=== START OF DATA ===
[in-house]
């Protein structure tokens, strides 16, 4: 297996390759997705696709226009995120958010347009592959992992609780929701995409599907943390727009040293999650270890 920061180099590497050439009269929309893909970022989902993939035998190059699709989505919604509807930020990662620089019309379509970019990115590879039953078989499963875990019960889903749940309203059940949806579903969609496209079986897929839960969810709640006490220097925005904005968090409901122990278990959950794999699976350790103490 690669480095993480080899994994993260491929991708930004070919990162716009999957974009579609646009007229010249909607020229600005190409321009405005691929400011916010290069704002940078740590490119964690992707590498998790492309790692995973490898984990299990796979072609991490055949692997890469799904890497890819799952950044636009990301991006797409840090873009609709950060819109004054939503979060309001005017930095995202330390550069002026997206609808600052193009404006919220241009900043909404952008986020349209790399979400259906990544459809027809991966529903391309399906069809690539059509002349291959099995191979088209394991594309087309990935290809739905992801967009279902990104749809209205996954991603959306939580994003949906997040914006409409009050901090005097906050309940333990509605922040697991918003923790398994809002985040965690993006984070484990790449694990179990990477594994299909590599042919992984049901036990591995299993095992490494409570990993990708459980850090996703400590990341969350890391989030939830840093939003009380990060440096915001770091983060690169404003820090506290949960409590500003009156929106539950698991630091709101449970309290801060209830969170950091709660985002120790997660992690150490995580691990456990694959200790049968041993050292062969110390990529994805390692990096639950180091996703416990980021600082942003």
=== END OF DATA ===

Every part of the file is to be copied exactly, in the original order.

[in-house]
């Protein structure tokens, strides 16, 4: 297996390759997705696709226009995120958010347009592959992992609780929701995409599907943390727009040293999650270890 920061180099590497050439009269929309893909970022989902993939035998190059699709989505919604509807930020990662620089019309379509970019990115590879039953078989499963875990019960889903749940309203059940949806579903969609496209079986897929839960969810709640006490220097925005904005968090409901122990278990959950794999699976350790103490 690669480095993480080899994994993260491929991708930004070919990162716009999957974009579609646009007229010249909607020229600005190409321009405005691929400011916010290069704002940078740590490119964690992707590498998790492309790692995973490898984990299990796979072609991490055949692997890469799904890497890819799952950044636009990301991006797409840090873009609709950060819109004054939503979060309001005017930095995202330390550069002026997206609808600052193009404006919220241009900043909404952008986020349209790399979400259906990544459809027809991966529903391309399906069809690539059509002349291959099995191979088209394991594309087309990935290809739905992801967009279902990104749809209205996954991603959306939580994003949906997040914006409409009050901090005097906050309940333990509605922040697991918003923790398994809002985040965690993006984070484990790449694990179990990477594994299909590599042919992984049901036990591995299993095992490494409570990993990708459980850090996703400590990341969350890391989030939830840093939003009380990060440096915001770091983060690169404003820090506290949960409590500003009156929106539950698991630091709101449970309290801060209830969170950091709660985002120790997660992690150490995580691990456990694959200790049968041993050292062969110390990529994805390692990096639950180091996703416990980021600082942003």